Andrew George MP backs Joanne Bryce campaign

St Ives MP Andrew George
Image caption St Ives MP Andrew George is backing Joanne Bryce

A woman from St Ives whose sister was killed in Cambridgeshire in 1996 is calling for a change in the law.

Joanne Bryce said the current law which allowed someone who killed their spouse to remain their next of kin was flawed.

Her sister Claire Oldfield-Hampson was beaten to death with a hammer by her husband, David Hampson.

Andrew George, the Liberal Democrat MP for St Ives, said he would tell a House of Commons debate that the families of victims were badly treated.

Hampson admitted manslaughter with diminished responsibility at Northampton Crown Court in 1999.

'You've got nothing'

Mrs Bryce said her family felt they had no rights under the current law.

She said: "You can't get over it, because there's no end to it.

"People talk about closure. How can you have closure when you've got nothing of your sister's?

"You've got something missing from your life the whole time. Working through the system is like working through a fog."

Mrs Bryce said: "Her husband took a hammer and killed her. He then buried her body in the garden. There's never been a day when Claire hasn't been part of our lives."

Mrs Bryce has a few photographs of her sister, but she said that was all.

She said: "A man can murder his wife, or a wife can murder her husband, because they are not found guilty until the trial they are next of kin. They inherit everything.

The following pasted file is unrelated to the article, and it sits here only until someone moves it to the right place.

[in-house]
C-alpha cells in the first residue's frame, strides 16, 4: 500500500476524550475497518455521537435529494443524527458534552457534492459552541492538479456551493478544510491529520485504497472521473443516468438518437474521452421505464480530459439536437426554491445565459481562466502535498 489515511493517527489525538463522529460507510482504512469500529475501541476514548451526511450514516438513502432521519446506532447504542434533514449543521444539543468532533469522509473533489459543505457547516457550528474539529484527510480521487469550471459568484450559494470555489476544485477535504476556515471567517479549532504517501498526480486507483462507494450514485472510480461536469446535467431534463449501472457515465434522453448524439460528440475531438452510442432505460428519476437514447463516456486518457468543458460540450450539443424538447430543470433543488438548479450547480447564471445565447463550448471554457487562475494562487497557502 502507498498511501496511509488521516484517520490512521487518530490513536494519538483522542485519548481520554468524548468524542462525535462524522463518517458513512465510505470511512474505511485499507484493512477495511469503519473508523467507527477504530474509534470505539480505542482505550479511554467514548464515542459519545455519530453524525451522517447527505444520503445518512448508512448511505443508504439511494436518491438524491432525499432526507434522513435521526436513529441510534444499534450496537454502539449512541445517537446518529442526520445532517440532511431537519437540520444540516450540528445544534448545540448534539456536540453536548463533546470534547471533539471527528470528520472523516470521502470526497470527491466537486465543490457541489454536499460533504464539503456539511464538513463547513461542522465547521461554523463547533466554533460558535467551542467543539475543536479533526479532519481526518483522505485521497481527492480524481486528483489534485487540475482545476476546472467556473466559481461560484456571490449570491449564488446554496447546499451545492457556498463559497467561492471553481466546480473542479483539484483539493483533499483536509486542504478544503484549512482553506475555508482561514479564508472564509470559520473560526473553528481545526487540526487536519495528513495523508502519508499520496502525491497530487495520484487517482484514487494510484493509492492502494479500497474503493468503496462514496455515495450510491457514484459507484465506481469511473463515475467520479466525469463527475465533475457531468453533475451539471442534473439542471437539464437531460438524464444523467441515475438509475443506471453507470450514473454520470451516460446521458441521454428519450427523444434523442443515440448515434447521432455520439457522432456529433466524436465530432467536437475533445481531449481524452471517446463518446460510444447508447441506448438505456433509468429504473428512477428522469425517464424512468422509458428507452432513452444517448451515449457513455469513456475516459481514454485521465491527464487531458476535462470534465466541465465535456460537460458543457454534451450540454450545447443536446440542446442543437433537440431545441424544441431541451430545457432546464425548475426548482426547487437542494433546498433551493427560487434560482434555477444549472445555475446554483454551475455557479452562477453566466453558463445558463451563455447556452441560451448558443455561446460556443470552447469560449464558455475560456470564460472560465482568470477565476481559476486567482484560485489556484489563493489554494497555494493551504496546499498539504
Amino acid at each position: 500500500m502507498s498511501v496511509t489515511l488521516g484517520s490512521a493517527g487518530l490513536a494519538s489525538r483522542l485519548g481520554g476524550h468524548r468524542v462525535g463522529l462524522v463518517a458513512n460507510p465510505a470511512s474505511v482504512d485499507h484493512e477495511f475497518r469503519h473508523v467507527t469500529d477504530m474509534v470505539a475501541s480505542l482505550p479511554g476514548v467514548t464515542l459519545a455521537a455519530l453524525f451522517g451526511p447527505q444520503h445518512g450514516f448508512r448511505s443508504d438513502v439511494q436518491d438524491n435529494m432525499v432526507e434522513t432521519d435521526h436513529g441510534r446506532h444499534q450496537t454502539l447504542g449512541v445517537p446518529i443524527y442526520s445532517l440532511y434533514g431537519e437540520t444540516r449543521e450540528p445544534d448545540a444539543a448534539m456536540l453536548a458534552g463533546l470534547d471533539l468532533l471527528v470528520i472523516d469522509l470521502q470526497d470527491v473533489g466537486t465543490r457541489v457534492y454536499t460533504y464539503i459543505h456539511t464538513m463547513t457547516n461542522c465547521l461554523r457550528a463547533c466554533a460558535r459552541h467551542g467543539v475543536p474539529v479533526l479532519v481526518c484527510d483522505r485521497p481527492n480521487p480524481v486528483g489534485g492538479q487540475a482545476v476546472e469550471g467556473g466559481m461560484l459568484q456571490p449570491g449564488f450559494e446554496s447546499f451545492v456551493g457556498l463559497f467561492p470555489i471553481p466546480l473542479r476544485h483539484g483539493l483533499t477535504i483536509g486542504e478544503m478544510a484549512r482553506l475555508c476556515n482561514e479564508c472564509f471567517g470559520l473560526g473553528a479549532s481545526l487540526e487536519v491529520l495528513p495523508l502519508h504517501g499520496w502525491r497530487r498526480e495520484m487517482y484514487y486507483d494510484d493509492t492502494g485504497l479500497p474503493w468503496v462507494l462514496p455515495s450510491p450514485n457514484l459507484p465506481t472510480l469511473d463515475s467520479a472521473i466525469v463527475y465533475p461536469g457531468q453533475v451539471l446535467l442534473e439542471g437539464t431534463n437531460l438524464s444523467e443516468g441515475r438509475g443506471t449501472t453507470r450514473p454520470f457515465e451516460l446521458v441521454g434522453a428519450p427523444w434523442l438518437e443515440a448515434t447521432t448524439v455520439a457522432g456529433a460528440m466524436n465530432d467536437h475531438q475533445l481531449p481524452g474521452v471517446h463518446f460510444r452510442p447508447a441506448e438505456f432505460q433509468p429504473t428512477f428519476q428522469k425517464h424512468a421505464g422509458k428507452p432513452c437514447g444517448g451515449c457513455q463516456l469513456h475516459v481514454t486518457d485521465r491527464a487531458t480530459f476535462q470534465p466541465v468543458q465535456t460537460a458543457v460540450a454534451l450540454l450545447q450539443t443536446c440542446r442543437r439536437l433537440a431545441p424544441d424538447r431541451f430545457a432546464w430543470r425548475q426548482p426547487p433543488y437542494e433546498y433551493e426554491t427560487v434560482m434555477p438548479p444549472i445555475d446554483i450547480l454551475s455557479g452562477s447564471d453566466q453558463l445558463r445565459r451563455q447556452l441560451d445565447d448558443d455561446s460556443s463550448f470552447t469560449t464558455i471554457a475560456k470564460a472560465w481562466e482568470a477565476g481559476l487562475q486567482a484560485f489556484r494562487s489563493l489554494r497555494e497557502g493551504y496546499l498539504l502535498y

"Claire's school certificates, her photographs, we have nothing. I bought a copy of her death certificate and birth certificate to show she did exist.

"Two women a week are killed by their husbands or partners. The law says now a partner is next of kin. You don't even have to be married to be next of kin. This must be happening to other families. They must be going through the trauma we've gone through and still going through."

Mr George said: "I've been working with Joanna Bryce and her family for more than 12 years. I am confident we can make progress here.

"Every time I have raised this issue with successive ministers there's a lot of sympathy. I don't want to have anymore tea and sympathy. We want to have some action."

Related Internet links

The BBC is not responsible for the content of external Internet sites